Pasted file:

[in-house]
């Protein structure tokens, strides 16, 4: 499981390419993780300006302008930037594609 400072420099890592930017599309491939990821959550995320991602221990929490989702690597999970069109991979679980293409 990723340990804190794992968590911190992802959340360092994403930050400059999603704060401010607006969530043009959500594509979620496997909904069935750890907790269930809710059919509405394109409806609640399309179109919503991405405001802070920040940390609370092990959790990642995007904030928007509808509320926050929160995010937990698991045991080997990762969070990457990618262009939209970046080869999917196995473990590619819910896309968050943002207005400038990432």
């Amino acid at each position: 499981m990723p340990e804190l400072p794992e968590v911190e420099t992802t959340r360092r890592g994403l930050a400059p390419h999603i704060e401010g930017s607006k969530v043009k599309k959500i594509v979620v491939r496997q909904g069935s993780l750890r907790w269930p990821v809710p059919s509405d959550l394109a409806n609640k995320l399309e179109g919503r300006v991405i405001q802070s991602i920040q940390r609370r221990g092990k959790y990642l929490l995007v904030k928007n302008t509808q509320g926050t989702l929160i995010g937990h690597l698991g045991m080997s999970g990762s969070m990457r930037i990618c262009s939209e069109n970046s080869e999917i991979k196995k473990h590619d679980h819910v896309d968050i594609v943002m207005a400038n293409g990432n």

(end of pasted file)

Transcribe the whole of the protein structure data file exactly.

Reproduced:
[in-house]
């Protein structure tokens, strides 16, 4: 499981390419993780300006302008930037594609 400072420099890592930017599309491939990821959550995320991602221990929490989702690597999970069109991979679980293409 990723340990804190794992968590911190992802959340360092994403930050400059999603704060401010607006969530043009959500594509979620496997909904069935750890907790269930809710059919509405394109409806609640399309179109919503991405405001802070920040940390609370092990959790990642995007904030928007509808509320926050929160995010937990698991045991080997990762969070990457990618262009939209970046080869999917196995473990590619819910896309968050943002207005400038990432």
């Amino acid at each position: 499981m990723p340990e804190l400072p794992e968590v911190e420099t992802t959340r360092r890592g994403l930050a400059p390419h999603i704060e401010g930017s607006k969530v043009k599309k959500i594509v979620v491939r496997q909904g069935s993780l750890r907790w269930p990821v809710p059919s509405d959550l394109a409806n609640k995320l399309e179109g919503r300006v991405i405001q802070s991602i920040q940390r609370r221990g092990k959790y990642l929490l995007v904030k928007n302008t509808q509320g926050t989702l929160i995010g937990h690597l698991g045991m080997s999970g990762s969070m990457r930037i990618c262009s939209e069109n970046s080869e999917i991979k196995k473990h590619d679980h819910v896309d968050i594609v943002m207005a400038n293409g990432n």